COVID-19 Review Volume 12, Issue 10 pp 9959—9981

Why does COVID-19 disproportionately affect older people?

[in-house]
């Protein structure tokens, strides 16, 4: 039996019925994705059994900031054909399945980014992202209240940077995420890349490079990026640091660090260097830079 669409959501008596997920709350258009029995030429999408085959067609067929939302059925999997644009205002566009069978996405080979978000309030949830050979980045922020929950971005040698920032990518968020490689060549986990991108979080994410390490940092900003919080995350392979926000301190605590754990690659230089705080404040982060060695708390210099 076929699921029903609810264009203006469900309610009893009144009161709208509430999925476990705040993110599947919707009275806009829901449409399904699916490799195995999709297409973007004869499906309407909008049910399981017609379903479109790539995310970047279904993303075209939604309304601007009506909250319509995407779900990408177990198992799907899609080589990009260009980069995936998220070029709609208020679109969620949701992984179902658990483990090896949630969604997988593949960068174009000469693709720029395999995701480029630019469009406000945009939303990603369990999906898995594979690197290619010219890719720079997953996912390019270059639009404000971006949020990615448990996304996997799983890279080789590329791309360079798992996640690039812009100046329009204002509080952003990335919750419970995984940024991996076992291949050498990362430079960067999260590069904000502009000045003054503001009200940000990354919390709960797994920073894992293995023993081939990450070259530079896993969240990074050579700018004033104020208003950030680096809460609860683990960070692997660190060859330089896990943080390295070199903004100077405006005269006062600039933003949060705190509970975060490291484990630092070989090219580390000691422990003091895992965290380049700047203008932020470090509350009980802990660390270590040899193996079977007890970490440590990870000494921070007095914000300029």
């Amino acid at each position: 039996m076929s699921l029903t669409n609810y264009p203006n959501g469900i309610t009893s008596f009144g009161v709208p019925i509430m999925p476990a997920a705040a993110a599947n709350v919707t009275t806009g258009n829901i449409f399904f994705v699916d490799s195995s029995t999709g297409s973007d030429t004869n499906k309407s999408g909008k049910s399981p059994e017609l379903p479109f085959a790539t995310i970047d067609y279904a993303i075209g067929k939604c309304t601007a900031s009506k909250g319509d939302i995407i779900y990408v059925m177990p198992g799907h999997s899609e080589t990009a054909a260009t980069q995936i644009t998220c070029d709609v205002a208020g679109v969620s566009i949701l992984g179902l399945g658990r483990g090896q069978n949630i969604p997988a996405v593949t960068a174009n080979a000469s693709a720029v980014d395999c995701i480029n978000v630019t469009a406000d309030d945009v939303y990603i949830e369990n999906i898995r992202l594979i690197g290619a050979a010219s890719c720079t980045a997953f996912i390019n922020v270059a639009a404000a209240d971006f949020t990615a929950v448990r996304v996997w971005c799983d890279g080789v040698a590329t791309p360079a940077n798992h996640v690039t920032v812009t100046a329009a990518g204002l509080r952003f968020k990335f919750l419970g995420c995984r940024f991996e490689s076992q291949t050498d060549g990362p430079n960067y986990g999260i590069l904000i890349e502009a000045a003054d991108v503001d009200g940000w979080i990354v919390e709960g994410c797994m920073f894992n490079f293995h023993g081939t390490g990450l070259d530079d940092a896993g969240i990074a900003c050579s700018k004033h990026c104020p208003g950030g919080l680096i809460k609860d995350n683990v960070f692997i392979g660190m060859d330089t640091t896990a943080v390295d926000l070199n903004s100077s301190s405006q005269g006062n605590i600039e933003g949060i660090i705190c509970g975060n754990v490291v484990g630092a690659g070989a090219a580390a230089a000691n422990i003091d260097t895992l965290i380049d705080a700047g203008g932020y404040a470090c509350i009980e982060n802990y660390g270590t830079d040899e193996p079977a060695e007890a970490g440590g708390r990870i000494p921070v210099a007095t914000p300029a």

Figure 1. Ineffective clearance of SARS-CoV-2 infection in the aged respiratory system. The SARS-CoV-2 virus binds to ACE2 enzymes on airway epithelial cells in the upper respiratory tract where they are endocytosed and replicated (top left), alerting the immune system. Viruses then travel to the alveoli and infect type 2 pneumocytes which, in the youthful system (lower left), are recognized by alveolar macrophages (AMs) or dendritic cells (not pictured) that release cytokines and present antigens to T cells and other adaptive immune cells. T cells with the appropriate receptors activate other lymphocytes or directly kill infected cells, preventing the spread of the virus. Neutrophils migrate to the sites of infection to clear infected cell debris. In the aged system (top right), viral alert signals are initially slow, resulting in greater viral replication. Defective macrophages and T cells with a limited repertoire of receptors are less effective (lower right). More cells are infected, inducing high levels of inflammatory cytokine signaling. The endothelial cell lining of the capillary becomes inflamed, fibroblasts are activated, and SARS-CoV-2 viral components and cytokines enter the bloodstream. Fluid fills the alveolus, reducing lung capacity and the virus infects microvascular pericytes in other organs. A cytokine storm initiates microvasculature clotting, causing severe hypoxia, coagulopathy and organ failure. Created with BioRender.